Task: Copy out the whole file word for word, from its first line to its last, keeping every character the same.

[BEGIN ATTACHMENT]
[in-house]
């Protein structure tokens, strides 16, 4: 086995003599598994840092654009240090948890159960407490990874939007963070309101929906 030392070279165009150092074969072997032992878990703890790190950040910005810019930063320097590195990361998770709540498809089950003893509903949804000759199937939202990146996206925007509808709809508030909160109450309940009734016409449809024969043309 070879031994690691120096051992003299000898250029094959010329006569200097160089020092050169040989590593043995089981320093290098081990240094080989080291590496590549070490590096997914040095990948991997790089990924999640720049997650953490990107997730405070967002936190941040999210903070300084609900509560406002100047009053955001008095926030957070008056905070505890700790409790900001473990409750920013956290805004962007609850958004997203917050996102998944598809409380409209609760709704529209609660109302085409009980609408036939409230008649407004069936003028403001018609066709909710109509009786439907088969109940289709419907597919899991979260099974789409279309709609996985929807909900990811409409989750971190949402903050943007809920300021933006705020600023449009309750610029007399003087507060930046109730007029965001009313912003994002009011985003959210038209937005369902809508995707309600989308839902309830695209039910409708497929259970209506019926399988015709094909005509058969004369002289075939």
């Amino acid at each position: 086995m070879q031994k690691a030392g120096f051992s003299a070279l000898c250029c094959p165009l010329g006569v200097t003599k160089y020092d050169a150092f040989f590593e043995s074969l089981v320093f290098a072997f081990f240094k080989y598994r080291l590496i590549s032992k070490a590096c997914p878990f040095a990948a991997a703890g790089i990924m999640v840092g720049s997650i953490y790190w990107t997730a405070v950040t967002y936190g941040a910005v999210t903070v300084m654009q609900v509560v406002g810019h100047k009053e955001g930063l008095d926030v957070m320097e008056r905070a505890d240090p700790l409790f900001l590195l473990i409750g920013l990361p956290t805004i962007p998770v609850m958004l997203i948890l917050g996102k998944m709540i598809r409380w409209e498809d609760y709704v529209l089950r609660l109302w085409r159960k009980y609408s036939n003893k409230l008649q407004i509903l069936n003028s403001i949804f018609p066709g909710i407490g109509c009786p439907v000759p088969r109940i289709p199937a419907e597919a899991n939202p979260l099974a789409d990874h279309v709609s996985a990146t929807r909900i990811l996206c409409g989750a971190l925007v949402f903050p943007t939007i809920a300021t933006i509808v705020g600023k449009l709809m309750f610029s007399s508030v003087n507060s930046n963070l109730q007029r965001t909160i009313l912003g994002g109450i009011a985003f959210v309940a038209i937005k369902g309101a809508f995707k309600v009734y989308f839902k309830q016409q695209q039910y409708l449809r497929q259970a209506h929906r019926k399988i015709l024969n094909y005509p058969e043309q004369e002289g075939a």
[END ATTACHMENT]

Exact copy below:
[in-house]
């Protein structure tokens, strides 16, 4: 086995003599598994840092654009240090948890159960407490990874939007963070309101929906 030392070279165009150092074969072997032992878990703890790190950040910005810019930063320097590195990361998770709540498809089950003893509903949804000759199937939202990146996206925007509808709809508030909160109450309940009734016409449809024969043309 070879031994690691120096051992003299000898250029094959010329006569200097160089020092050169040989590593043995089981320093290098081990240094080989080291590496590549070490590096997914040095990948991997790089990924999640720049997650953490990107997730405070967002936190941040999210903070300084609900509560406002100047009053955001008095926030957070008056905070505890700790409790900001473990409750920013956290805004962007609850958004997203917050996102998944598809409380409209609760709704529209609660109302085409009980609408036939409230008649407004069936003028403001018609066709909710109509009786439907088969109940289709419907597919899991979260099974789409279309709609996985929807909900990811409409989750971190949402903050943007809920300021933006705020600023449009309750610029007399003087507060930046109730007029965001009313912003994002009011985003959210038209937005369902809508995707309600989308839902309830695209039910409708497929259970209506019926399988015709094909005509058969004369002289075939």
């Amino acid at each position: 086995m070879q031994k690691a030392g120096f051992s003299a070279l000898c250029c094959p165009l010329g006569v200097t003599k160089y020092d050169a150092f040989f590593e043995s074969l089981v320093f290098a072997f081990f240094k080989y598994r080291l590496i590549s032992k070490a590096c997914p878990f040095a990948a991997a703890g790089i990924m999640v840092g720049s997650i953490y790190w990107t997730a405070v950040t967002y936190g941040a910005v999210t903070v300084m654009q609900v509560v406002g810019h100047k009053e955001g930063l008095d926030v957070m320097e008056r905070a505890d240090p700790l409790f900001l590195l473990i409750g920013l990361p956290t805004i962007p998770v609850m958004l997203i948890l917050g996102k998944m709540i598809r409380w409209e498809d609760y709704v529209l089950r609660l109302w085409r159960k009980y609408s036939n003893k409230l008649q407004i509903l069936n003028s403001i949804f018609p066709g909710i407490g109509c009786p439907v000759p088969r109940i289709p199937a419907e597919a899991n939202p979260l099974a789409d990874h279309v709609s996985a990146t929807r909900i990811l996206c409409g989750a971190l925007v949402f903050p943007t939007i809920a300021t933006i509808v705020g600023k449009l709809m309750f610029s007399s508030v003087n507060s930046n963070l109730q007029r965001t909160i009313l912003g994002g109450i009011a985003f959210v309940a038209i937005k369902g309101a809508f995707k309600v009734y989308f839902k309830q016409q695209q039910y409708l449809r497929q259970a209506h929906r019926k399988i015709l024969n094909y005509p058969e043309q004369e002289g075939a």